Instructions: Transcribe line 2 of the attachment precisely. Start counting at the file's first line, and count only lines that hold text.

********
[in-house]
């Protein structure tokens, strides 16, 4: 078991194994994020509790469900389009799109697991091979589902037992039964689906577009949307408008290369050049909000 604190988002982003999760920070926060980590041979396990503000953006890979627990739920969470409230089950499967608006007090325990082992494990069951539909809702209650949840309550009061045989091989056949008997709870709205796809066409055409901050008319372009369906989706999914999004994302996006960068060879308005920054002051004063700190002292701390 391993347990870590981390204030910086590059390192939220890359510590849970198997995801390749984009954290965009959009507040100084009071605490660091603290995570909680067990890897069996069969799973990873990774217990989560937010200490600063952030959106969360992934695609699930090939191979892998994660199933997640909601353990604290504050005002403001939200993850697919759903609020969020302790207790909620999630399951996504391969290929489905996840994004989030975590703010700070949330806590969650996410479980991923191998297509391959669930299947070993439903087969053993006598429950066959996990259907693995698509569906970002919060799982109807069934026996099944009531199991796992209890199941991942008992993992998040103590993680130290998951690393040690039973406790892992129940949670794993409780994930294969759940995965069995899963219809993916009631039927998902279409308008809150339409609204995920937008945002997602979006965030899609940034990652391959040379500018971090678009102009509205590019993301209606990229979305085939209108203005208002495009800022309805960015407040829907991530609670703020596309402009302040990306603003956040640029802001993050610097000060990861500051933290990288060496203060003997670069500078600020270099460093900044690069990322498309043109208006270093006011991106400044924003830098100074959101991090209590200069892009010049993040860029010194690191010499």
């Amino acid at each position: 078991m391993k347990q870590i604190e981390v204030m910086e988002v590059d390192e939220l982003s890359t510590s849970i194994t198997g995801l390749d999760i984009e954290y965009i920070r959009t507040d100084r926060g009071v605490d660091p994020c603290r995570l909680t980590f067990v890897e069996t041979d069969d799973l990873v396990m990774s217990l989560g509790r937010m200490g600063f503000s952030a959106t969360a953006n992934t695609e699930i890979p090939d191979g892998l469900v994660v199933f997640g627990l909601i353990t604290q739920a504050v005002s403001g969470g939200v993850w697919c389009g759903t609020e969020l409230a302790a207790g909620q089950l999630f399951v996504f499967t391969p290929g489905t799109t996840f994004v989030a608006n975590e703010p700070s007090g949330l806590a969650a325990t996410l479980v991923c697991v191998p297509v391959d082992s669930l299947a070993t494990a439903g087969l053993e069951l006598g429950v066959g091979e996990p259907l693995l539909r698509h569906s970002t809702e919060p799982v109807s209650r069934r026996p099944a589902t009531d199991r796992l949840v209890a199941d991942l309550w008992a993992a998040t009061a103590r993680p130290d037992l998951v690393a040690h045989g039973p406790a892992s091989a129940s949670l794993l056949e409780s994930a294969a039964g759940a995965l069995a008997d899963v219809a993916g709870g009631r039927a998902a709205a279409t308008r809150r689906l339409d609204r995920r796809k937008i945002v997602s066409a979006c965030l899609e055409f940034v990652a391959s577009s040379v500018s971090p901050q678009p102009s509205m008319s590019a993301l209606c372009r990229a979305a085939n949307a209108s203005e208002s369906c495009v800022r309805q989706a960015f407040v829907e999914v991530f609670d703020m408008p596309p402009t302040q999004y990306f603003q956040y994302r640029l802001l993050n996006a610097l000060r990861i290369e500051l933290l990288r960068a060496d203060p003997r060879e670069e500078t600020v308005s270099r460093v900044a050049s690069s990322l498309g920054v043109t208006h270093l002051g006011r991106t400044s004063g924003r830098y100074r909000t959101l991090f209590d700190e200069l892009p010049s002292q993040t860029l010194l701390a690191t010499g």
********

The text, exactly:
């Protein structure tokens, strides 16, 4: 078991194994994020509790469900389009799109697991091979589902037992039964689906577009949307408008290369050049909000 604190988002982003999760920070926060980590041979396990503000953006890979627990739920969470409230089950499967608006007090325990082992494990069951539909809702209650949840309550009061045989091989056949008997709870709205796809066409055409901050008319372009369906989706999914999004994302996006960068060879308005920054002051004063700190002292701390 391993347990870590981390204030910086590059390192939220890359510590849970198997995801390749984009954290965009959009507040100084009071605490660091603290995570909680067990890897069996069969799973990873990774217990989560937010200490600063952030959106969360992934695609699930090939191979892998994660199933997640909601353990604290504050005002403001939200993850697919759903609020969020302790207790909620999630399951996504391969290929489905996840994004989030975590703010700070949330806590969650996410479980991923191998297509391959669930299947070993439903087969053993006598429950066959996990259907693995698509569906970002919060799982109807069934026996099944009531199991796992209890199941991942008992993992998040103590993680130290998951690393040690039973406790892992129940949670794993409780994930294969759940995965069995899963219809993916009631039927998902279409308008809150339409609204995920937008945002997602979006965030899609940034990652391959040379500018971090678009102009509205590019993301209606990229979305085939209108203005208002495009800022309805960015407040829907991530609670703020596309402009302040990306603003956040640029802001993050610097000060990861500051933290990288060496203060003997670069500078600020270099460093900044690069990322498309043109208006270093006011991106400044924003830098100074959101991090209590200069892009010049993040860029010194690191010499």